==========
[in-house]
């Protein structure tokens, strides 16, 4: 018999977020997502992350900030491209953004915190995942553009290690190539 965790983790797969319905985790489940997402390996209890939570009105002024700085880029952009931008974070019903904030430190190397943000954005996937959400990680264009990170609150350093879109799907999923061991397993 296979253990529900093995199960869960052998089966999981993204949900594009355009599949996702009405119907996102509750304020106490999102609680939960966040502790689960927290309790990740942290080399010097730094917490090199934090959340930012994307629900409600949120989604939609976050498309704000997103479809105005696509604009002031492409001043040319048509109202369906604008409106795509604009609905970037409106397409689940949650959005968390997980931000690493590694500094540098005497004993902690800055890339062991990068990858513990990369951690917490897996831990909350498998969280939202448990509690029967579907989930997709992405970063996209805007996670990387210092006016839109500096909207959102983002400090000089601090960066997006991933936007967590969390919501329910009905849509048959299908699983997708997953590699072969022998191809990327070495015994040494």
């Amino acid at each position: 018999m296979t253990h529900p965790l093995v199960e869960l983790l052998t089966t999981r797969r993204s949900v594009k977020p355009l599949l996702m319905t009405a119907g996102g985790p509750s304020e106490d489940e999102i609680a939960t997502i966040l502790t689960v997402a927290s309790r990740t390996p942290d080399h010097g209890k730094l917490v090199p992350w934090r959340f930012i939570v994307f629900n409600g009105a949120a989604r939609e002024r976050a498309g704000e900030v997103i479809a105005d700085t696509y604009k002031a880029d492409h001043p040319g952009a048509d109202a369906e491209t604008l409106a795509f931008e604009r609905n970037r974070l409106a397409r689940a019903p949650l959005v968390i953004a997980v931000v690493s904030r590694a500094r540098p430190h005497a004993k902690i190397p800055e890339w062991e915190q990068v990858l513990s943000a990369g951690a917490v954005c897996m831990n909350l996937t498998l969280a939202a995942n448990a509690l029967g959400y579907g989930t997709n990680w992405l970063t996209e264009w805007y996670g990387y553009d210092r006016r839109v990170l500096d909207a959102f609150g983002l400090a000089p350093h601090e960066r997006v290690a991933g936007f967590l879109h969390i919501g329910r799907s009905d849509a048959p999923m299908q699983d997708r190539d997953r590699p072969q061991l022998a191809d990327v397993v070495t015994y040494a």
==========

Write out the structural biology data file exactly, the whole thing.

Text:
[in-house]
């Protein structure tokens, strides 16, 4: 018999977020997502992350900030491209953004915190995942553009290690190539 965790983790797969319905985790489940997402390996209890939570009105002024700085880029952009931008974070019903904030430190190397943000954005996937959400990680264009990170609150350093879109799907999923061991397993 296979253990529900093995199960869960052998089966999981993204949900594009355009599949996702009405119907996102509750304020106490999102609680939960966040502790689960927290309790990740942290080399010097730094917490090199934090959340930012994307629900409600949120989604939609976050498309704000997103479809105005696509604009002031492409001043040319048509109202369906604008409106795509604009609905970037409106397409689940949650959005968390997980931000690493590694500094540098005497004993902690800055890339062991990068990858513990990369951690917490897996831990909350498998969280939202448990509690029967579907989930997709992405970063996209805007996670990387210092006016839109500096909207959102983002400090000089601090960066997006991933936007967590969390919501329910009905849509048959299908699983997708997953590699072969022998191809990327070495015994040494």
């Amino acid at each position: 018999m296979t253990h529900p965790l093995v199960e869960l983790l052998t089966t999981r797969r993204s949900v594009k977020p355009l599949l996702m319905t009405a119907g996102g985790p509750s304020e106490d489940e999102i609680a939960t997502i966040l502790t689960v997402a927290s309790r990740t390996p942290d080399h010097g209890k730094l917490v090199p992350w934090r959340f930012i939570v994307f629900n409600g009105a949120a989604r939609e002024r976050a498309g704000e900030v997103i479809a105005d700085t696509y604009k002031a880029d492409h001043p040319g952009a048509d109202a369906e491209t604008l409106a795509f931008e604009r609905n970037r974070l409106a397409r689940a019903p949650l959005v968390i953004a997980v931000v690493s904030r590694a500094r540098p430190h005497a004993k902690i190397p800055e890339w062991e915190q990068v990858l513990s943000a990369g951690a917490v954005c897996m831990n909350l996937t498998l969280a939202a995942n448990a509690l029967g959400y579907g989930t997709n990680w992405l970063t996209e264009w805007y996670g990387y553009d210092r006016r839109v990170l500096d909207a959102f609150g983002l400090a000089p350093h601090e960066r997006v290690a991933g936007f967590l879109h969390i919501g329910r799907s009905d849509a048959p999923m299908q699983d997708r190539d997953r590699p072969q061991l022998a191809d990327v397993v070495t015994y040494a």